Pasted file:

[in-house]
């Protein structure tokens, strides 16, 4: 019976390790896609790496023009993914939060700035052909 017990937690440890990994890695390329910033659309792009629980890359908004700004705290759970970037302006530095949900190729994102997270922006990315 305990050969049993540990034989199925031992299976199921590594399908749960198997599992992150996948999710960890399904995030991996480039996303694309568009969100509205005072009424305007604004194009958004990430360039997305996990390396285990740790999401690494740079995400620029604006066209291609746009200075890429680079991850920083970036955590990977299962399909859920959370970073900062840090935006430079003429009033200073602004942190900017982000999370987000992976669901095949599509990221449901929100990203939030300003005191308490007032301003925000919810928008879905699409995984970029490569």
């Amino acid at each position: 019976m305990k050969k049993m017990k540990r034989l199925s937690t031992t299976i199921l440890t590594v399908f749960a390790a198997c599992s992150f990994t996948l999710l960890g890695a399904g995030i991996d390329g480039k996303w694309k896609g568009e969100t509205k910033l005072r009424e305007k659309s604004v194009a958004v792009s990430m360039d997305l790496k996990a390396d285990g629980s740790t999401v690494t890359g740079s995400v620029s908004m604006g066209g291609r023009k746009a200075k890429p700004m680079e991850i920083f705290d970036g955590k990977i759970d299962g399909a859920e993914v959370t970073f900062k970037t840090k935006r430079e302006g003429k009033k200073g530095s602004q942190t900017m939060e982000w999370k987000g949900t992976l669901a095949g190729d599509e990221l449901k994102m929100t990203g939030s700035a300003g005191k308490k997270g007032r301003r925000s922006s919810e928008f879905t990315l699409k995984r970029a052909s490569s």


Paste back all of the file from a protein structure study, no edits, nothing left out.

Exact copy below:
[in-house]
């Protein structure tokens, strides 16, 4: 019976390790896609790496023009993914939060700035052909 017990937690440890990994890695390329910033659309792009629980890359908004700004705290759970970037302006530095949900190729994102997270922006990315 305990050969049993540990034989199925031992299976199921590594399908749960198997599992992150996948999710960890399904995030991996480039996303694309568009969100509205005072009424305007604004194009958004990430360039997305996990390396285990740790999401690494740079995400620029604006066209291609746009200075890429680079991850920083970036955590990977299962399909859920959370970073900062840090935006430079003429009033200073602004942190900017982000999370987000992976669901095949599509990221449901929100990203939030300003005191308490007032301003925000919810928008879905699409995984970029490569």
């Amino acid at each position: 019976m305990k050969k049993m017990k540990r034989l199925s937690t031992t299976i199921l440890t590594v399908f749960a390790a198997c599992s992150f990994t996948l999710l960890g890695a399904g995030i991996d390329g480039k996303w694309k896609g568009e969100t509205k910033l005072r009424e305007k659309s604004v194009a958004v792009s990430m360039d997305l790496k996990a390396d285990g629980s740790t999401v690494t890359g740079s995400v620029s908004m604006g066209g291609r023009k746009a200075k890429p700004m680079e991850i920083f705290d970036g955590k990977i759970d299962g399909a859920e993914v959370t970073f900062k970037t840090k935006r430079e302006g003429k009033k200073g530095s602004q942190t900017m939060e982000w999370k987000g949900t992976l669901a095949g190729d599509e990221l449901k994102m929100t990203g939030s700035a300003g005191k308490k997270g007032r301003r925000s922006s919810e928008f879905t990315l699409k995984r970029a052909s490569s």